56. The wick assembly of claim 55 wherein the pre-determined location of the wick is positioned proximate the container opening.
57. A wick assembly for use in a dispenser for volatile liquid, comprising:
a wick adapted to be positioned to extend from an inside of a container, for holding the volatile liquid, through an opening defined in the container and to an outside of the container; and
means for enabling the wick to separate into at least two portions wherein one of the portions blocks the opening of the container.
58. The wick assembly of claim 57 wherein the means for enabling the wick to separate comprises an absence of the material selectively positioned within the body.
59. The wick assembly of claim 57 wherein the means for enabling the wick to separate comprises a notch formed in an exterior surface of the wick
60. The wick assembly of claim 57 wherein the means for enabling the wick to separate comprises a seam formed between a first and a second portions of the wick in which the second portion of the wick abuts the first portion.
61. The wick assembly of claim 57 wherein the wick has a first cross section generally transverse to a length of the wick, the first cross section having a first cross sectional area, and the means for enabling the wick to separate comprises providing a second cross section of the wick generally transverse to a length of the wick and adjacent the first cross section in which the second cross section has a second cross sectional area less than the first cross sectional area.
Description
FIELD OF THE INVENTION

[0001] The present invention relates to wicks for dispensing a volatile liquid and, more particularly, wicks which project from a container holding the volatile liquid.

BRIEF DESCRIPTION OF THE DRAWINGS

[0002]FIG. 1 is a perspective view showing insertion of the wick of the present invention into a housing of a dispensing device;

[0003]FIG. 2 is a front schematic view of the dispenser assembled of FIG. 1 showing the dispenser housing partially cut away;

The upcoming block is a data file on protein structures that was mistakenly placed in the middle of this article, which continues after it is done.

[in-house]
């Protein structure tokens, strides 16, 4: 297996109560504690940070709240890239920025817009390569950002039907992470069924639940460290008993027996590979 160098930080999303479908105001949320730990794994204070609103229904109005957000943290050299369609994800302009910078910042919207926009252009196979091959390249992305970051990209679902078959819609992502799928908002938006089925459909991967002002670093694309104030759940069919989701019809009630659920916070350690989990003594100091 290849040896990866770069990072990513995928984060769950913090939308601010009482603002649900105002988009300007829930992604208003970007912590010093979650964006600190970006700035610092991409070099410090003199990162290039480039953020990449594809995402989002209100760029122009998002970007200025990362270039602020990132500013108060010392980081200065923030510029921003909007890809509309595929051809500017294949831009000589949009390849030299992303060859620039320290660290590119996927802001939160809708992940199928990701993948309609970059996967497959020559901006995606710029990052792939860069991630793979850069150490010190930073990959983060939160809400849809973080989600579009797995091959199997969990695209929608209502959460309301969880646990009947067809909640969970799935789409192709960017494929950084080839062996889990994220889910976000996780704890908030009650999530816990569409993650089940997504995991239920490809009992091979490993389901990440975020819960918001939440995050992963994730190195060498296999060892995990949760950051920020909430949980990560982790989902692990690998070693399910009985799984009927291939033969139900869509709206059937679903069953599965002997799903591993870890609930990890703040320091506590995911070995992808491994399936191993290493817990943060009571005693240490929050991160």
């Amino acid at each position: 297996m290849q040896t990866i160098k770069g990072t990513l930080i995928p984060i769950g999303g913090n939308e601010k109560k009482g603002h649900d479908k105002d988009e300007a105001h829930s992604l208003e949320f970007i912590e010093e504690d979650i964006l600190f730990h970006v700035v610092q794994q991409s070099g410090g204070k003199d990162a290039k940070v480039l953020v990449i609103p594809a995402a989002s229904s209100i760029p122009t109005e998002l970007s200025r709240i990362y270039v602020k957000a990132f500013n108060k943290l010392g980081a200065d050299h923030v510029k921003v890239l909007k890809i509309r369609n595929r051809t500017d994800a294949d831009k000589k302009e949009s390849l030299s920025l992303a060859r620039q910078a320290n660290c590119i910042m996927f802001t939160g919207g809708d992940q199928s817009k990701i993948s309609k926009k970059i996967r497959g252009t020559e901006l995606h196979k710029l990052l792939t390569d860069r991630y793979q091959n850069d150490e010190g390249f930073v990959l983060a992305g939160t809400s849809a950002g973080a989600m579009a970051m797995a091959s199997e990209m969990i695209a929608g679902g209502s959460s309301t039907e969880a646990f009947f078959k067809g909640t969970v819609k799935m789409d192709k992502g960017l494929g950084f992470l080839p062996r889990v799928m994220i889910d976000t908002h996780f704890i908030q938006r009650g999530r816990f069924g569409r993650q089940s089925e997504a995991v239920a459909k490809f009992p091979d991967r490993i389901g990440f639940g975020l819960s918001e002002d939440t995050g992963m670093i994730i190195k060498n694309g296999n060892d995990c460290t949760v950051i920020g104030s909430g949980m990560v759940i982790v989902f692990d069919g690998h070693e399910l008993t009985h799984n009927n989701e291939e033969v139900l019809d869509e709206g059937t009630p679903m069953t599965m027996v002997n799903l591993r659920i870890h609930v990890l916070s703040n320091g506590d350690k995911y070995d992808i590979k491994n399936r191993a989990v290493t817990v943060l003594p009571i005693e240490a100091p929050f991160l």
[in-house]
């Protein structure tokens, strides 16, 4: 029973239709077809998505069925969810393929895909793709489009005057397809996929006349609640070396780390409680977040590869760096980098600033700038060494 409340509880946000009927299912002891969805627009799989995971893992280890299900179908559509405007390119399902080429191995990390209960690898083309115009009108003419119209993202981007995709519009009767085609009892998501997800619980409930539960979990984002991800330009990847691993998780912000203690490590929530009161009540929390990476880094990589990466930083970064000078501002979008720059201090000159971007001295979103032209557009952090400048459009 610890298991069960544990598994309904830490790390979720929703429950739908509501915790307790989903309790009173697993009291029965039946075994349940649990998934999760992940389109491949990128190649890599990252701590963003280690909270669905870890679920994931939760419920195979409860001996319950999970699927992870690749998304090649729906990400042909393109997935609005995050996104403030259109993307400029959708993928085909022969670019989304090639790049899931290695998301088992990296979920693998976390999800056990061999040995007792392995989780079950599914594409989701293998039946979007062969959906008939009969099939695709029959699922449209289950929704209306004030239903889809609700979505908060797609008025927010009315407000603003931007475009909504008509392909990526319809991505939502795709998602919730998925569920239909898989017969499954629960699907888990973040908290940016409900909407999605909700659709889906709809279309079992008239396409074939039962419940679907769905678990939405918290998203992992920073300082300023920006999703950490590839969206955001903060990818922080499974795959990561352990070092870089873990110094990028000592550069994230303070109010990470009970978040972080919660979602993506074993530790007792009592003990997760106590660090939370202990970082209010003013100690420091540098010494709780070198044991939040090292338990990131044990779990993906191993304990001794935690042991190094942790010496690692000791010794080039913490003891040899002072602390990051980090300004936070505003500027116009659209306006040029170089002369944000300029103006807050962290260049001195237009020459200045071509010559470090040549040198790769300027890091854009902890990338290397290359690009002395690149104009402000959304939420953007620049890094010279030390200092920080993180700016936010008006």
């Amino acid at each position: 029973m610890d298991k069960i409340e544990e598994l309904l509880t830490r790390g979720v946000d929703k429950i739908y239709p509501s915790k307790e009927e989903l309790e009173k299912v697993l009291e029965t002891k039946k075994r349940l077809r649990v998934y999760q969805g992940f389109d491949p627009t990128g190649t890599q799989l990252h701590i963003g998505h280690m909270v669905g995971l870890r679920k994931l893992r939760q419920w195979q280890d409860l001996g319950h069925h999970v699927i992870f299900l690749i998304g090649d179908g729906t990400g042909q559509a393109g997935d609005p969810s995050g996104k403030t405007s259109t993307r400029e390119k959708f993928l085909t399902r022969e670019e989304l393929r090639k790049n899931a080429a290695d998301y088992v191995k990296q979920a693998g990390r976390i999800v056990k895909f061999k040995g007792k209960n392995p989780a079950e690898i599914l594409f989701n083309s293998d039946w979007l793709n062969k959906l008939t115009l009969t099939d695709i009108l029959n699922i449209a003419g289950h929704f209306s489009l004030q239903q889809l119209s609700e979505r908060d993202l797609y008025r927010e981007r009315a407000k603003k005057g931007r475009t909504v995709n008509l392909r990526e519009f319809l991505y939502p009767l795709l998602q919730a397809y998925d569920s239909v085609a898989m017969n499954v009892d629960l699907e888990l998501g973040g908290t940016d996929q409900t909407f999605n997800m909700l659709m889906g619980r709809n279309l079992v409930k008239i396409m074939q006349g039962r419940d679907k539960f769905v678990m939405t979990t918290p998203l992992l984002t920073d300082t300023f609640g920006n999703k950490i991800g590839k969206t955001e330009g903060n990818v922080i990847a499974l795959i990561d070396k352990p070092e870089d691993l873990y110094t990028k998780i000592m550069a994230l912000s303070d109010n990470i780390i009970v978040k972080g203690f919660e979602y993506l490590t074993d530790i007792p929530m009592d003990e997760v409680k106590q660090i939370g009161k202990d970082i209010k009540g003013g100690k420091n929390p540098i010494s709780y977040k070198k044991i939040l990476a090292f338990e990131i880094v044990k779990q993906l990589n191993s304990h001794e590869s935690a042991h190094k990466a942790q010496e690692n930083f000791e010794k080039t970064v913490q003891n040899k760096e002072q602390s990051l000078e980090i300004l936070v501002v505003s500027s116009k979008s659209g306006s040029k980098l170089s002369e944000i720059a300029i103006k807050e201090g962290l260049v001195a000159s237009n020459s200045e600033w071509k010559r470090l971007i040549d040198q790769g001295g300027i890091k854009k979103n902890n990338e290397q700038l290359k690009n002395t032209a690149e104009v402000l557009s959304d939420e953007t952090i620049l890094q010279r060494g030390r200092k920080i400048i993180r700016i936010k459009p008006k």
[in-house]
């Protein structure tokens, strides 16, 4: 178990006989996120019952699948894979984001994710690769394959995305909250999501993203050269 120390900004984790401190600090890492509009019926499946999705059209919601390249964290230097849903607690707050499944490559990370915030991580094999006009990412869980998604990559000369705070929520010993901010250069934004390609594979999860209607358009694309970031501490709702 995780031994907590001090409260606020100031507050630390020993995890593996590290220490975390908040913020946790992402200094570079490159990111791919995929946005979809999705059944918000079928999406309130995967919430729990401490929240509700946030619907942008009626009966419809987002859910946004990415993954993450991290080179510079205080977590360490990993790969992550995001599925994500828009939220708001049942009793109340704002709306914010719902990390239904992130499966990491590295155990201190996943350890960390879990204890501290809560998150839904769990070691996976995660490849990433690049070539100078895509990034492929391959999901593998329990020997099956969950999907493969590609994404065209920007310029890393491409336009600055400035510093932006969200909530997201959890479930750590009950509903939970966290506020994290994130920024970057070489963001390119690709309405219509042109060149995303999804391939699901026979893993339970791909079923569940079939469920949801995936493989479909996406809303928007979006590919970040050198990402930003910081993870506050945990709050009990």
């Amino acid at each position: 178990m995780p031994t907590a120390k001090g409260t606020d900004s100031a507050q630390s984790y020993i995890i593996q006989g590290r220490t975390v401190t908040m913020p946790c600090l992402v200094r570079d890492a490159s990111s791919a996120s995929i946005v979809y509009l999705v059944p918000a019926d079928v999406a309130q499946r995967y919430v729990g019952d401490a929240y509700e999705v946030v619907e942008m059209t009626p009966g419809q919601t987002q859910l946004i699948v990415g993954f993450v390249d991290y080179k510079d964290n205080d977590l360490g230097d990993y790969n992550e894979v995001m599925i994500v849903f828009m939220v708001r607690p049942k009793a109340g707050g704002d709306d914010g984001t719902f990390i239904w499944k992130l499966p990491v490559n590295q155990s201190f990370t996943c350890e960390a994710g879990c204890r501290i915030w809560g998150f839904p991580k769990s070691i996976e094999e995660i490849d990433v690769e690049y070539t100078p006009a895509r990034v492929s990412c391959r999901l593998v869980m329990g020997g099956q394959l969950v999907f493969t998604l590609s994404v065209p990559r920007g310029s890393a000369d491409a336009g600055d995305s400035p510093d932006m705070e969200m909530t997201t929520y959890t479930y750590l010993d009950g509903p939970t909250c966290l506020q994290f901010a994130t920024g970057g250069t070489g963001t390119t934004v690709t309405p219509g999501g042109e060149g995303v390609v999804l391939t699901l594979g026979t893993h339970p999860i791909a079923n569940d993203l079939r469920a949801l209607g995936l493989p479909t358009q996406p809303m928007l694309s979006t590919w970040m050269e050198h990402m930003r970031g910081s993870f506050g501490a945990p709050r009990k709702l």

[0004]FIG. 2A is a side elevational view showing the dispenser assembled of FIG. 1 with the housing partially cut away;

[0005]FIG. 3 is a cross-sectional view taken along line c-c of FIG. 2A of the present invention;

[0006]FIG. 4 is a side elevational view of the breakable wick of the present invention;

[0007]FIG. 5 is a cross-sectional view of an embodiment of the wick taken along line 5-5 in FIG. 4;

[0008]FIG. 5a is an enlarged partial view of the wick shown in FIG. 5;

[0009]FIG. 6 is a cross-sectional view of a second embodiment of the wick shown in FIG. 4;

[0010]FIG. 6a is an enlarged partial view cross-sectional view of a central portion of the wick shown in FIG. 6;

[0011]FIG. 7 is showing breakage of the wick in FIG. 5 under application of a force to the wick;

[0012]FIG. 8 is a side elevational view of a third embodiment of the wick;

[0013]FIG. 9 is a cross-sectional view of an embodiment of the wick assembly showing the wick of FIG. 8 in a container for holding a volatile liquid to which it is secured;

[0014]FIG. 10 is a cross-sectional view of the third embodiment of the wick of FIG. 9 in which the wick is fitted inside a retention member;

[0015]FIG. 11 is a side elevational view of a fourth embodiment of the wick of the present invention;

[0016]FIG. 12 is a side elevational view of a fifth embodiment of the wick of the present invention;

[0017]FIG. 13 is a side view of a sixth embodiment of the wick of the present invention;